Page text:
Get to Know: 2017 Big Brother of the Year Rick Monroe

Rick and David on the day they met in 2015.

Rick Monroe was matched with Little Brother David on July 7, 2015 – and the two soon became close friends. The two graduated from the program in 2018 at our annual Celebrate Mentoring event. We are proud to recognize Rick as our Big Brother of the Year for his friendship, guidance, and presence in David’s life. Read below to find out what Rick has to say about his match with David:

“When I first met David, I could see a shy 16-year-old that was unsure of himself and not confident to engage with new people or activities. I wanted to be matched with a Little because when I was young, I faced many of the same challenges and I learned to overcome them in my life. My main goal for him was to help him to be confident enough to try new things and to learn to push past his anxieties and not let them hold him back.

I started our relationship by encouraging him to try new activities and be more assertive in his interactions but he spoke quietly and avoided eye contact. I would always ask him to look me in the eyes and speak more loudly and confidently. We practiced this a lot when ordering food at restaurants or interacting with others in our activities. We have worked on this for the entire match and I am very proud of his personal growth. The best example of this was the learning process that David went through to get his first job at Kroger.

He was eager to get a job and I helped him apply for it. We spent time discussing his interview and David felt confident about his interviewing skills but went to the interview without a lot of preparation and did not get the job. I talked to the manager who provided feedback that David was very quiet, gave short answers, and did not seem confident. David agreed to sign up for a 13-week personal development workshop at the Center for Leadership Development that focused on communication, interaction, and interpersonal skills. He worked hard at the workshop and we discussed what he learned every week. When he finished the course, I called the manager and shared that David had worked to improve himself and attended the workshop, and she agreed to have David come back for another interview. This time, David agreed that he and I would spend some time practicing interviewing skills before his second chance.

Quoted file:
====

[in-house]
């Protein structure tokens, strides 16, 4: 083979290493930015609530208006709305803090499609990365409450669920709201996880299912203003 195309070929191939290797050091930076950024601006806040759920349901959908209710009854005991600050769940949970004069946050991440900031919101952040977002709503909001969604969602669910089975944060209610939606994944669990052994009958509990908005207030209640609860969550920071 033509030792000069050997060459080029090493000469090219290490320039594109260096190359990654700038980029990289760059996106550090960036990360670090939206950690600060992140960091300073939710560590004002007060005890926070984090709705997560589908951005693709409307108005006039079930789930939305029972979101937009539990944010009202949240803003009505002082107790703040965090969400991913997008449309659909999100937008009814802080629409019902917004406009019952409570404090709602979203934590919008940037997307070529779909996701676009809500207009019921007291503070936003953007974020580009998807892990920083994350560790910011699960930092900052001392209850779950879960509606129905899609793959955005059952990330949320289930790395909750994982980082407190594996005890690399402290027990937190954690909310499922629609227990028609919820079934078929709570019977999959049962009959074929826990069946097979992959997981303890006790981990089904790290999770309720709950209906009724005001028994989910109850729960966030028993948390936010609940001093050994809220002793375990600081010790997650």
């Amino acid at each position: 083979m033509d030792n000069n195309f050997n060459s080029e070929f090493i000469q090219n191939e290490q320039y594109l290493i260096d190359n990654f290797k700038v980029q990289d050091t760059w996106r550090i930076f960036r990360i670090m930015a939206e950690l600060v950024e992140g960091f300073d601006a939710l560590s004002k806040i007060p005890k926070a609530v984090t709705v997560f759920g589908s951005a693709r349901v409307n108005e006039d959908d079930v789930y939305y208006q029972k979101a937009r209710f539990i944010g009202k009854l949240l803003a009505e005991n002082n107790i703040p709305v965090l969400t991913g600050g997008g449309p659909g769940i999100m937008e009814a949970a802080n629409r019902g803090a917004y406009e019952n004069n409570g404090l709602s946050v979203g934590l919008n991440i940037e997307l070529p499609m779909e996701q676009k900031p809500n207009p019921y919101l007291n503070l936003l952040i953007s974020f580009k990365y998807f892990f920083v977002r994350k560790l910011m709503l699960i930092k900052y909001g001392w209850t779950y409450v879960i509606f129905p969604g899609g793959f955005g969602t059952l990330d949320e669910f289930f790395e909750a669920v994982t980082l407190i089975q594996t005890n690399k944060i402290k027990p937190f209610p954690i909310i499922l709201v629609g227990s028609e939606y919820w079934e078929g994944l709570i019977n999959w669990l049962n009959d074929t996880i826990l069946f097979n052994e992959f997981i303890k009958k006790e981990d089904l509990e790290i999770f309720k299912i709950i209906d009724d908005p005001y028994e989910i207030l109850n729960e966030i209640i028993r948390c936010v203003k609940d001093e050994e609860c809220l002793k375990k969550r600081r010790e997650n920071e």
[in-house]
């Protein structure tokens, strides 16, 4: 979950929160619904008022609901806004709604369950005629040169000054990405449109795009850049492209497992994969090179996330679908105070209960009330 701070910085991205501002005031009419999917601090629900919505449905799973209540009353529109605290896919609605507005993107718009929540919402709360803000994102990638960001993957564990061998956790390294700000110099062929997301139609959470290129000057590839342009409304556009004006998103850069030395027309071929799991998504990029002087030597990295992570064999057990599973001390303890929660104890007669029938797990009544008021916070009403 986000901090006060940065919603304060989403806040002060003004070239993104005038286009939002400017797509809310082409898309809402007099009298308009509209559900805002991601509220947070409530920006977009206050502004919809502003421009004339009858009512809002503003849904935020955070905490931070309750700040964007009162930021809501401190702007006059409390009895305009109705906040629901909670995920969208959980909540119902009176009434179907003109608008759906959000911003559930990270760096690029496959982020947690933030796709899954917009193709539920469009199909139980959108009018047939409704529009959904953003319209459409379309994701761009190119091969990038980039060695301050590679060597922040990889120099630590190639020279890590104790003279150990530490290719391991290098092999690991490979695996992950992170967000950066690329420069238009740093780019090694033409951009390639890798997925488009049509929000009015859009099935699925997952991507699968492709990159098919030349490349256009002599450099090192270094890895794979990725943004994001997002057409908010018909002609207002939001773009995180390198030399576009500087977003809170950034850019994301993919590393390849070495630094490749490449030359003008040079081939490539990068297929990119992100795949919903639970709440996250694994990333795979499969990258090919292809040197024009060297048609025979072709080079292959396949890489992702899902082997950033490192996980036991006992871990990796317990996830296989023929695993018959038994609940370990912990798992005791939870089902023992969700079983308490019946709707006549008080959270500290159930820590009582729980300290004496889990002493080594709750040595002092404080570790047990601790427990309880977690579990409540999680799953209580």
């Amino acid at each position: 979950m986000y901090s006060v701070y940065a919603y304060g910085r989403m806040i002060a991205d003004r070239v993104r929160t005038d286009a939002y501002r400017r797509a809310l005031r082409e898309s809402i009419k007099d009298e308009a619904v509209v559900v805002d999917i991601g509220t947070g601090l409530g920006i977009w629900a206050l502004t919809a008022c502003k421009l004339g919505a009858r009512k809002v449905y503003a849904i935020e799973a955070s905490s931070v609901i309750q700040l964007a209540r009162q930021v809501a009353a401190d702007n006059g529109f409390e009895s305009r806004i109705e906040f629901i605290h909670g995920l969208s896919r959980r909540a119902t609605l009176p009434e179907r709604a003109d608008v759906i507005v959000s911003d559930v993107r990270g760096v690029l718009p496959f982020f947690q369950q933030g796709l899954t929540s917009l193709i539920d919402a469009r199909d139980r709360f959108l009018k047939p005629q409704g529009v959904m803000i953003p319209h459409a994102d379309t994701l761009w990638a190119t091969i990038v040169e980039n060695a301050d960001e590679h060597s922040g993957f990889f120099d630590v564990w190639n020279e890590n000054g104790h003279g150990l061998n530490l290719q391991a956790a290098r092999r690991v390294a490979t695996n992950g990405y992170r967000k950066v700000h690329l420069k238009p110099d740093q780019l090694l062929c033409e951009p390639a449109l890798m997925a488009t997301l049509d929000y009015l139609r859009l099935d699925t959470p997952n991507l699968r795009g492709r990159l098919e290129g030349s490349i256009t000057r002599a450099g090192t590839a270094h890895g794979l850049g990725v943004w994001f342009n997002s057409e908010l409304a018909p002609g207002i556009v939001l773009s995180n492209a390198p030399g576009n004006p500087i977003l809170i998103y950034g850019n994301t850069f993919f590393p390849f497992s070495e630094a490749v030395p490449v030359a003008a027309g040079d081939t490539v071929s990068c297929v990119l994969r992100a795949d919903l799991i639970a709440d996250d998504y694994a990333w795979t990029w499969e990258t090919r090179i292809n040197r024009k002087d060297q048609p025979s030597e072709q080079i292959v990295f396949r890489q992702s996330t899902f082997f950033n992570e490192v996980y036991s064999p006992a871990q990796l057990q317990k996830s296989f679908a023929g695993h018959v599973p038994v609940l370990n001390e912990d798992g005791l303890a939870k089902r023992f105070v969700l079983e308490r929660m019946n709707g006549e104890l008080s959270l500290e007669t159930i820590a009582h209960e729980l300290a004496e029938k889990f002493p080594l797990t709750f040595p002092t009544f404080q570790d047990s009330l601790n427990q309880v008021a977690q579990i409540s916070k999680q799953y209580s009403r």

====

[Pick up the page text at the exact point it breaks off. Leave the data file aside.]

He went in for the interview and was hired! In follow-up discussions with the manager, they said the second time he was more confident, more prepared, and they could see his growth. I have followed up with the manager since then and said David is a very good employee and are happy with his work! This was a defining moment for David because I think it showed him that he needs to set a goal and really work for it.

When we first met, I don’t think he had the confidence or determination to do this. This experience made my very proud of him and happy to be his Big. David is a senior in high school and we have also worked to ensure he graduates on time with grades that will allow him to get into college. We are determining his next steps and it is exciting to see him have the confidence to consider college or trade school. I have learned and gained tremendously from my relationship with David.